AMMERSEDesign+MethodologyHome

Proposal for Compilers and Runtimes to combat Software Entropy

Software Entropy is incurred in all software projects from the start of the first line of code. Software Entropy described by Ivar Jacobson et al is a term used to describe the exponential complexity that evolving software brings. There are no means of stopping entropy. There is no avoiding it. Or can we do something about it?

Code becomes complex because of how we think and how we write it and not all code is equal. Give 100 developers the same problem and you will have 101 solutions.

Let’s look at the Layer architectural pattern and how it can affect the complexity of the code. (There is a brief description here of the Layer, for those who do not know the ways of code directly)

Looking at complexity from the Layers pattern

A Layer is an abstraction. The idea is that the layer (a piece of code) is dedicated to a particular function. Typically you may find a ‘user interface layer’, a ‘business layer’ and a ‘data layer’. These three are common and coders use it to categorize and separate code.

The UI layer may speak to the business layer, which in turn speaks to the data layer. This is known as a closed layer system. The Data layer is not accessible directly by the UI layer. You may want this, to separate concerns and offer some sort of protection from the impact of change.
An open layer system may be where the UI also communicates with the data layer as well. Therefore the UI->Business->Data can exist as well as the UI->Data. The business layer can be bypassed.

Now let’s look at entropy with regards to open and closed layers. To do this, we will simply assign a value of 1 to represent a form of complexity. A layer that communicates with another layer would get +1.

The closed layer system has the benefit that it does not have any interaction with some of the layers. I am aware of Shannon Entropy, but let us assign a value to each dependency to get some numbers to represent complexity instead.

** Closed Layer**
Data is closed to UI. You cannot move from UI directly to Data.

  • UI->Business +1
  • Business->Data +1

Complexity total = 2

** Open Layer**
The same layers, but now UI can move to Business and Data.

  • UI->Business +1
  • UI->Data +1
  • Business->Data +1

Complexity total = 3

A design that implements a closed layer has an advantage over the open layer in terms of entropy. In this example simply a value of 2 vs 3.

Now consider that each layer has 10 functions. The entropy level will be increased exponentially within the open layer design.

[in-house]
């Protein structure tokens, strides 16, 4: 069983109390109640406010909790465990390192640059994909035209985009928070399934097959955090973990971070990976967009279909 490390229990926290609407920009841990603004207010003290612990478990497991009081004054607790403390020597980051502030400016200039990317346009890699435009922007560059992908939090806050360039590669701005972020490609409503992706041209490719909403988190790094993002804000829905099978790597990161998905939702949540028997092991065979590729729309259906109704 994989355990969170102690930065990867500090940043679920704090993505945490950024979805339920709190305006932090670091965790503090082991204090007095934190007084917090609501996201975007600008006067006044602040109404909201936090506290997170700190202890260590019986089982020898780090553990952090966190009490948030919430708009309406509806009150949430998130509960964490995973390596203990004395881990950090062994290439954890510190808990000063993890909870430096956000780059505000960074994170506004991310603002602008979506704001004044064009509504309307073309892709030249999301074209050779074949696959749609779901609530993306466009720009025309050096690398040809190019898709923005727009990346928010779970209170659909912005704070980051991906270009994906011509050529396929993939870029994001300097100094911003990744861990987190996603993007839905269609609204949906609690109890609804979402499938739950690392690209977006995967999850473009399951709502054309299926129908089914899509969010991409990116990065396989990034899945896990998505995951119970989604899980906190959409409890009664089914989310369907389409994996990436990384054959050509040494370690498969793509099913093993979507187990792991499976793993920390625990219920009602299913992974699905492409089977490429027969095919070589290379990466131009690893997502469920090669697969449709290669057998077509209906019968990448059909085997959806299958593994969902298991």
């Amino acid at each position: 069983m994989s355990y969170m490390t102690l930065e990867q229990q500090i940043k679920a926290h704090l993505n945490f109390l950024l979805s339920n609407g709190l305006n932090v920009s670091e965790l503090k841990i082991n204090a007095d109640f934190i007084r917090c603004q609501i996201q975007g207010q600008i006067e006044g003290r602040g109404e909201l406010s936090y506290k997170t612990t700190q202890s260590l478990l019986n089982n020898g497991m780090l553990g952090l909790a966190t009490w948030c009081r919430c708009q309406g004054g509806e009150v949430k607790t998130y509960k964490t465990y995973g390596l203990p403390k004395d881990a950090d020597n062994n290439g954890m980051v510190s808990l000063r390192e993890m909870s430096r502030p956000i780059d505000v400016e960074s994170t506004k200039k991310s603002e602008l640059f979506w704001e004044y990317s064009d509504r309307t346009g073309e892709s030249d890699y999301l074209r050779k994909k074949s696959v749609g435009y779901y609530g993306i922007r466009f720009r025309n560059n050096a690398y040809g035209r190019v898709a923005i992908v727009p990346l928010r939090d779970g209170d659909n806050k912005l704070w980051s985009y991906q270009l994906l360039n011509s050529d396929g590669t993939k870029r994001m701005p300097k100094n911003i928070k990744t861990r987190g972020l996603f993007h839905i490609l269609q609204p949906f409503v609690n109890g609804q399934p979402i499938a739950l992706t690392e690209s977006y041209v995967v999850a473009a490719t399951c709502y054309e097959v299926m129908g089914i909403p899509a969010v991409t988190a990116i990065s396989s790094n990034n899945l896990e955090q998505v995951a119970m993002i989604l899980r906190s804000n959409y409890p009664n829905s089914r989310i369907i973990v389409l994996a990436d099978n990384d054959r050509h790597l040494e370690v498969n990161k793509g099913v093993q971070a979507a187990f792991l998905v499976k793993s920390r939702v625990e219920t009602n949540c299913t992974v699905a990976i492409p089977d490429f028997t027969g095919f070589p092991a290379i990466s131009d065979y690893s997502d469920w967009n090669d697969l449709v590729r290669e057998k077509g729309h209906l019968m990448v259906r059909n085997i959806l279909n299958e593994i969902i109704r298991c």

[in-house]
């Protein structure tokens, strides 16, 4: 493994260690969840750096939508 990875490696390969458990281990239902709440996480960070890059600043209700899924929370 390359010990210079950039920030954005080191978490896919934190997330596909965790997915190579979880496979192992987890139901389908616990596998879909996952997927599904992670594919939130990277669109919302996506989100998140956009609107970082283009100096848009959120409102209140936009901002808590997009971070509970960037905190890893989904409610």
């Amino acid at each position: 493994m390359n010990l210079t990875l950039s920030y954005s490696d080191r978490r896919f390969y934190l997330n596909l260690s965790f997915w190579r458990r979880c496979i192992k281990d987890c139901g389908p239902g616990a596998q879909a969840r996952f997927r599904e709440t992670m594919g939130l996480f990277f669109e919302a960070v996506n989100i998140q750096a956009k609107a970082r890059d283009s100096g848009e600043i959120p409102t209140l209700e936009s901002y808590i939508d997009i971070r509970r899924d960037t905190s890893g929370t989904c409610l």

** Closed Layer **

There are 100 possible connections between the layers since the UI will call 10 functions in Business, who in turn could call 10 functions in Data.

  • UI->Business 10
  • x
  • Business->Data 10

Complexity total = 100

** Open Layer **
Now if we open this layer up, the complexity is compounded.

  • UI->Business 10
  • x
  • Business->Data x 10
  • +
  • UI->Data 10

TOTAL = 110

It is therefore recommended that a closed layer be used and you can see why. An open layer pattern can create a lot of exponential complexity. But what about unit tests? Will they not help deal with the complexity?

A question of support

With the layer pattern, you would expect that our software frameworks and development environments would cater for these rules. You may think that when you add a dependency of UI->Data, your compiler, or IDE would say declaratively, you cannot make a reference to this library. But no, instead the only means of compiler intervention is circular dependencies.

With a simple piece of architectural metadata, we could introduce the ClosedLayer principle as a rule.

What do our IDE, package managers and compilers say
UI->UI – NO
UI->Business->Data->Business – NO

UI->Data YES – *(this should be NO)
UI->Business YES
Business->Data YES

ADaM – Architectural Design and MetaData

What is ADaM?

I propose a language of architectural design and runtime, that implements rules for IDE/compilers which would be written for a project. The project would abide by the rules of the architecture. The rules are declared for ensuring the quality of the architectural offering. ADaM would control the capabilities of the code, the exposure of the code and be both design and runtime capable.

ADaM would enforce rules, whitelists, blacklists, do’s and don’ts for

  • dependencies
    • on a per-dependency basis
    • on a type/module/class/namespace/package basis
  • Permission of streams/function
    • File/ Memory etc
    • Database access
    • Network
  • Permissions language features
    • Reflection
    • Object-oriented features (for example no abstract classes in this layer)
  • Instantiation
    • Limit FactoryMethod A to objects derived from Type X
  • Dependency Injection
    • Control of
  • Call Stack
    • Disallow calls from function a